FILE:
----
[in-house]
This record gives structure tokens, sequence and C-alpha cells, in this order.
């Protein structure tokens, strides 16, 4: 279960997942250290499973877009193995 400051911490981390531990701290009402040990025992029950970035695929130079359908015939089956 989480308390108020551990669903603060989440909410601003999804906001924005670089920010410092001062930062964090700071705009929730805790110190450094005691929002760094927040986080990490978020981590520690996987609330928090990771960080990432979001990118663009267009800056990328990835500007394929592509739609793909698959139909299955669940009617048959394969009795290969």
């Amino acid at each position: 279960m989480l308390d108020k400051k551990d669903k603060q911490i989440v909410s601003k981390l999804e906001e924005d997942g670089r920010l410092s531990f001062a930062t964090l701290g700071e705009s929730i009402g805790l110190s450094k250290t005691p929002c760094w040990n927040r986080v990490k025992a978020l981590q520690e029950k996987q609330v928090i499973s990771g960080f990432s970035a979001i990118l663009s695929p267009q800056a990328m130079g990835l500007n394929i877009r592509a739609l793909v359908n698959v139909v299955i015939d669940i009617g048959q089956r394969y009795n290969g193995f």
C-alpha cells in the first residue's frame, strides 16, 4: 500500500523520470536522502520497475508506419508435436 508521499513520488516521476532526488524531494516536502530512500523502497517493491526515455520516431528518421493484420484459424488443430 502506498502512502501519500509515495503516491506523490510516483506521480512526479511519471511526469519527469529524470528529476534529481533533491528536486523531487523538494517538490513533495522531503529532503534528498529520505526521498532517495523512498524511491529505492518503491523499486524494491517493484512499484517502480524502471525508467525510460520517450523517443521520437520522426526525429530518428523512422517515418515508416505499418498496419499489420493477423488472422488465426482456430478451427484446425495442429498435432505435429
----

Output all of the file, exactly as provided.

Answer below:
[in-house]
This record gives structure tokens, sequence and C-alpha cells, in this order.
């Protein structure tokens, strides 16, 4: 279960997942250290499973877009193995 400051911490981390531990701290009402040990025992029950970035695929130079359908015939089956 989480308390108020551990669903603060989440909410601003999804906001924005670089920010410092001062930062964090700071705009929730805790110190450094005691929002760094927040986080990490978020981590520690996987609330928090990771960080990432979001990118663009267009800056990328990835500007394929592509739609793909698959139909299955669940009617048959394969009795290969």
């Amino acid at each position: 279960m989480l308390d108020k400051k551990d669903k603060q911490i989440v909410s601003k981390l999804e906001e924005d997942g670089r920010l410092s531990f001062a930062t964090l701290g700071e705009s929730i009402g805790l110190s450094k250290t005691p929002c760094w040990n927040r986080v990490k025992a978020l981590q520690e029950k996987q609330v928090i499973s990771g960080f990432s970035a979001i990118l663009s695929p267009q800056a990328m130079g990835l500007n394929i877009r592509a739609l793909v359908n698959v139909v299955i015939d669940i009617g048959q089956r394969y009795n290969g193995f």
C-alpha cells in the first residue's frame, strides 16, 4: 500500500523520470536522502520497475508506419508435436 508521499513520488516521476532526488524531494516536502530512500523502497517493491526515455520516431528518421493484420484459424488443430 502506498502512502501519500509515495503516491506523490510516483506521480512526479511519471511526469519527469529524470528529476534529481533533491528536486523531487523538494517538490513533495522531503529532503534528498529520505526521498532517495523512498524511491529505492518503491523499486524494491517493484512499484517502480524502471525508467525510460520517450523517443521520437520522426526525429530518428523512422517515418515508416505499418498496419499489420493477423488472422488465426482456430478451427484446425495442429498435432505435429